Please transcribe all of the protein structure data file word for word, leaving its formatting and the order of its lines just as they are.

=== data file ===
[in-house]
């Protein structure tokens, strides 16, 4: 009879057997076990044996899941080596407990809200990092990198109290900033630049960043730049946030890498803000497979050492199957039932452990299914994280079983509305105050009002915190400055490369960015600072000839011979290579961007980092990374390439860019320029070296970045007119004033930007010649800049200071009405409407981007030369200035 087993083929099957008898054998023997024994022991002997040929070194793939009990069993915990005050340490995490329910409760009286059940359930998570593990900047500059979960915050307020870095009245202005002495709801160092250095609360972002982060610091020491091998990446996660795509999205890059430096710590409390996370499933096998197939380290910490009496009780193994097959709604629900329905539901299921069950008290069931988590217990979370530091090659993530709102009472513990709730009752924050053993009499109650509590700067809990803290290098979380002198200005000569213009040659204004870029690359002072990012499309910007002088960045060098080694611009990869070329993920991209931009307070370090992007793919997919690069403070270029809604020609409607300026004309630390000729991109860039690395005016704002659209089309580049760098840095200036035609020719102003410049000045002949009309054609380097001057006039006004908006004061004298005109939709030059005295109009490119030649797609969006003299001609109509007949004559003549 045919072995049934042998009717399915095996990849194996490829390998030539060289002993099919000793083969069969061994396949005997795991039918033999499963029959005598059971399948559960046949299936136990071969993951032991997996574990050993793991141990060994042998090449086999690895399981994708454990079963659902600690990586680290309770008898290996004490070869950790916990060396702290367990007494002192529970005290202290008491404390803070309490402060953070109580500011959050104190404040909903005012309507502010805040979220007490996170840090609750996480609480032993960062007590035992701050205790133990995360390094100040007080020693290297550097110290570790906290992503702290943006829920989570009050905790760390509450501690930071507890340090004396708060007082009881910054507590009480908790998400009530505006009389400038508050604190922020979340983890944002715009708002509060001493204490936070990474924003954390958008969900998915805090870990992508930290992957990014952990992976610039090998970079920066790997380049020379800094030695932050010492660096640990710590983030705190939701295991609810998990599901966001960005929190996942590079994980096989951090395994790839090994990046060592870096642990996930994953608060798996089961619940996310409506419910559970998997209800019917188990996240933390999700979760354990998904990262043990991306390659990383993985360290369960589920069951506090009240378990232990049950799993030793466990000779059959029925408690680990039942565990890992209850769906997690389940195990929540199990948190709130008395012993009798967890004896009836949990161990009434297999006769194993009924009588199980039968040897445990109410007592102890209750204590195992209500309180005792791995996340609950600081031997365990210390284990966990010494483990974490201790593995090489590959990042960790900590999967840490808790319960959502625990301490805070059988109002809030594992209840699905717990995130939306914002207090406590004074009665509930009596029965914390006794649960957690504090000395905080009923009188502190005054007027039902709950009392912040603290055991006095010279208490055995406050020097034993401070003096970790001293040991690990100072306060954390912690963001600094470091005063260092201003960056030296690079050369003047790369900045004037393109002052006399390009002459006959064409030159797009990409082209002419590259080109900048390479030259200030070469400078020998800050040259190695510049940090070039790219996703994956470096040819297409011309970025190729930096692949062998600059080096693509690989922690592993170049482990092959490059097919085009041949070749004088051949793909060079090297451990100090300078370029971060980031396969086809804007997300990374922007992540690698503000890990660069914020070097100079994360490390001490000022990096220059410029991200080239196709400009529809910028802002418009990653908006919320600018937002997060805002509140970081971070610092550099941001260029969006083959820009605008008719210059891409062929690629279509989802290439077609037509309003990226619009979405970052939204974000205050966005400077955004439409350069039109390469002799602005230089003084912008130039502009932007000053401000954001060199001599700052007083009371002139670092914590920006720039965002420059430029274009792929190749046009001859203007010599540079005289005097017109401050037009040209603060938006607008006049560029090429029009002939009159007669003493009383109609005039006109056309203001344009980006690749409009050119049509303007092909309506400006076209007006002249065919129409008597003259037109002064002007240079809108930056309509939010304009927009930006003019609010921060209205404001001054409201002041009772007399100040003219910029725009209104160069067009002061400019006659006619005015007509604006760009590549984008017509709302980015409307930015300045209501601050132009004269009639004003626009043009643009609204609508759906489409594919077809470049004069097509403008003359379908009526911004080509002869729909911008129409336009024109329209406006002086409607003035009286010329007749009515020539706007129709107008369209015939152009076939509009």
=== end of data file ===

[in-house]
């Protein structure tokens, strides 16, 4: 009879057997076990044996899941080596407990809200990092990198109290900033630049960043730049946030890498803000497979050492199957039932452990299914994280079983509305105050009002915190400055490369960015600072000839011979290579961007980092990374390439860019320029070296970045007119004033930007010649800049200071009405409407981007030369200035 087993083929099957008898054998023997024994022991002997040929070194793939009990069993915990005050340490995490329910409760009286059940359930998570593990900047500059979960915050307020870095009245202005002495709801160092250095609360972002982060610091020491091998990446996660795509999205890059430096710590409390996370499933096998197939380290910490009496009780193994097959709604629900329905539901299921069950008290069931988590217990979370530091090659993530709102009472513990709730009752924050053993009499109650509590700067809990803290290098979380002198200005000569213009040659204004870029690359002072990012499309910007002088960045060098080694611009990869070329993920991209931009307070370090992007793919997919690069403070270029809604020609409607300026004309630390000729991109860039690395005016704002659209089309580049760098840095200036035609020719102003410049000045002949009309054609380097001057006039006004908006004061004298005109939709030059005295109009490119030649797609969006003299001609109509007949004559003549 045919072995049934042998009717399915095996990849194996490829390998030539060289002993099919000793083969069969061994396949005997795991039918033999499963029959005598059971399948559960046949299936136990071969993951032991997996574990050993793991141990060994042998090449086999690895399981994708454990079963659902600690990586680290309770008898290996004490070869950790916990060396702290367990007494002192529970005290202290008491404390803070309490402060953070109580500011959050104190404040909903005012309507502010805040979220007490996170840090609750996480609480032993960062007590035992701050205790133990995360390094100040007080020693290297550097110290570790906290992503702290943006829920989570009050905790760390509450501690930071507890340090004396708060007082009881910054507590009480908790998400009530505006009389400038508050604190922020979340983890944002715009708002509060001493204490936070990474924003954390958008969900998915805090870990992508930290992957990014952990992976610039090998970079920066790997380049020379800094030695932050010492660096640990710590983030705190939701295991609810998990599901966001960005929190996942590079994980096989951090395994790839090994990046060592870096642990996930994953608060798996089961619940996310409506419910559970998997209800019917188990996240933390999700979760354990998904990262043990991306390659990383993985360290369960589920069951506090009240378990232990049950799993030793466990000779059959029925408690680990039942565990890992209850769906997690389940195990929540199990948190709130008395012993009798967890004896009836949990161990009434297999006769194993009924009588199980039968040897445990109410007592102890209750204590195992209500309180005792791995996340609950600081031997365990210390284990966990010494483990974490201790593995090489590959990042960790900590999967840490808790319960959502625990301490805070059988109002809030594992209840699905717990995130939306914002207090406590004074009665509930009596029965914390006794649960957690504090000395905080009923009188502190005054007027039902709950009392912040603290055991006095010279208490055995406050020097034993401070003096970790001293040991690990100072306060954390912690963001600094470091005063260092201003960056030296690079050369003047790369900045004037393109002052006399390009002459006959064409030159797009990409082209002419590259080109900048390479030259200030070469400078020998800050040259190695510049940090070039790219996703994956470096040819297409011309970025190729930096692949062998600059080096693509690989922690592993170049482990092959490059097919085009041949070749004088051949793909060079090297451990100090300078370029971060980031396969086809804007997300990374922007992540690698503000890990660069914020070097100079994360490390001490000022990096220059410029991200080239196709400009529809910028802002418009990653908006919320600018937002997060805002509140970081971070610092550099941001260029969006083959820009605008008719210059891409062929690629279509989802290439077609037509309003990226619009979405970052939204974000205050966005400077955004439409350069039109390469002799602005230089003084912008130039502009932007000053401000954001060199001599700052007083009371002139670092914590920006720039965002420059430029274009792929190749046009001859203007010599540079005289005097017109401050037009040209603060938006607008006049560029090429029009002939009159007669003493009383109609005039006109056309203001344009980006690749409009050119049509303007092909309506400006076209007006002249065919129409008597003259037109002064002007240079809108930056309509939010304009927009930006003019609010921060209205404001001054409201002041009772007399100040003219910029725009209104160069067009002061400019006659006619005015007509604006760009590549984008017509709302980015409307930015300045209501601050132009004269009639004003626009043009643009609204609508759906489409594919077809470049004069097509403008003359379908009526911004080509002869729909911008129409336009024109329209406006002086409607003035009286010329007749009515020539706007129709107008369209015939152009076939509009």